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  Table of Contents  
INFECTIOUS DISEASE GRAND ROUND
Year : 2020  |  Volume : 38  |  Issue : 3  |  Page : 472-474
 

Mycotic keratitis due to Cylindrocarpon lichenicola: Successful salvage of the eye


1 Department of Microbiology, Kasturba Medical College, Mangalore, Manipal Academy of Higher Education, Manipal, Karnataka, India
2 Department of Ophthalmology, Kasturba Medical College, Mangalore, Manipal Academy of Higher Education, Manipal, Karnataka, India
3 Department of Ophthalmology, K.S. Hegde Medical Academy, Mangalore, Karnataka, India

Date of Submission29-Aug-2020
Date of Decision13-Sep-2020
Date of Acceptance10-Oct-2020
Date of Web Publication4-Nov-2020

Correspondence Address:
Dr. K Archana Bhat
Department of Microbiology, Kasturba Medical College, Mangalore, Manipal Academy of Higher Education, Manipal, Karnataka - 575 001
India
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Source of Support: None, Conflict of Interest: None


DOI: 10.4103/ijmm.IJMM_20_399

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 ~ Abstract 


We hereby report a successfully salvaged eye due to mycotic keratitis by Cylindrocarpon lichenicola in a 60-year-old female from Kasaragod (Kerala). The patient came with a history of pain, photophobia and decreased vision of the right eye. The microbiological investigations of the corneal scraping revealed C. lichenicola. C. lichenicola is a soil saprophyte. Since the ulcer worsened paracentesis followed by therapeutic keratoplasty and adjunct therapy with natamycin drops, voriconazole drops and oral ketoconazole was given. We stress that evidence-based timely medical and surgical intervention helped in the restoration of the vision in an infected eye.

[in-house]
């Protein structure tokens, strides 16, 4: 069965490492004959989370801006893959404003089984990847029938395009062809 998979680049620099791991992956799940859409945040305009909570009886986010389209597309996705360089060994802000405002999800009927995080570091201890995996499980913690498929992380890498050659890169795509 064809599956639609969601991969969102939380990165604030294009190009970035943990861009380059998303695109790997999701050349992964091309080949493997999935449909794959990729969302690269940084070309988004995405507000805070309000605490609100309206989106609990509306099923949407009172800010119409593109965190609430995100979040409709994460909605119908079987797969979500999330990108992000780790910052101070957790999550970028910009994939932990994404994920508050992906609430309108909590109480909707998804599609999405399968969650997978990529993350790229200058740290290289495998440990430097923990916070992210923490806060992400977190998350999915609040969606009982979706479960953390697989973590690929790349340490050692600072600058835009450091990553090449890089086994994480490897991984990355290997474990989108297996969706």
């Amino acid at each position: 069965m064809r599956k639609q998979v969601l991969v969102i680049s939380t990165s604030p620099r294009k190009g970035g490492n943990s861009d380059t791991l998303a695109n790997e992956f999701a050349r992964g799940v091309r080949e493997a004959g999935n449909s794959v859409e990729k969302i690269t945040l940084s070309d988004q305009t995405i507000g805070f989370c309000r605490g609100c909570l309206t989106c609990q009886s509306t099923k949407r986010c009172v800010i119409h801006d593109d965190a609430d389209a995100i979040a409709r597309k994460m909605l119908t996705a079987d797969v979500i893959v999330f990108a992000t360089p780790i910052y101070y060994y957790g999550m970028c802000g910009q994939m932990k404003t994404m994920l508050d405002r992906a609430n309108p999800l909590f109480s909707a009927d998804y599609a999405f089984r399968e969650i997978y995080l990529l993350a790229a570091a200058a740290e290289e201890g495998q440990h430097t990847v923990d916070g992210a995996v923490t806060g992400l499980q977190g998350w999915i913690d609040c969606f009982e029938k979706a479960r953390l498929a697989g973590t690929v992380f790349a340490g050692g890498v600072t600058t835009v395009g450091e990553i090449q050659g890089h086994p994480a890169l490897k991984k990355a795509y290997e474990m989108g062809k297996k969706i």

Keywords: Cylindrocarpon lichenicola, keratoplasty, ketoconazole, mycotic keratitis, paracentesisCylindrocarpon lichenicola, keratoplasty, ketoconazole, mycotic keratitis, paracentesis


How to cite this article:
Shenoy M S, Nayak RR, Pai V, Bhat K A. Mycotic keratitis due to Cylindrocarpon lichenicola: Successful salvage of the eye. Indian J Med Microbiol 2020;38:472-4

How to cite this URL: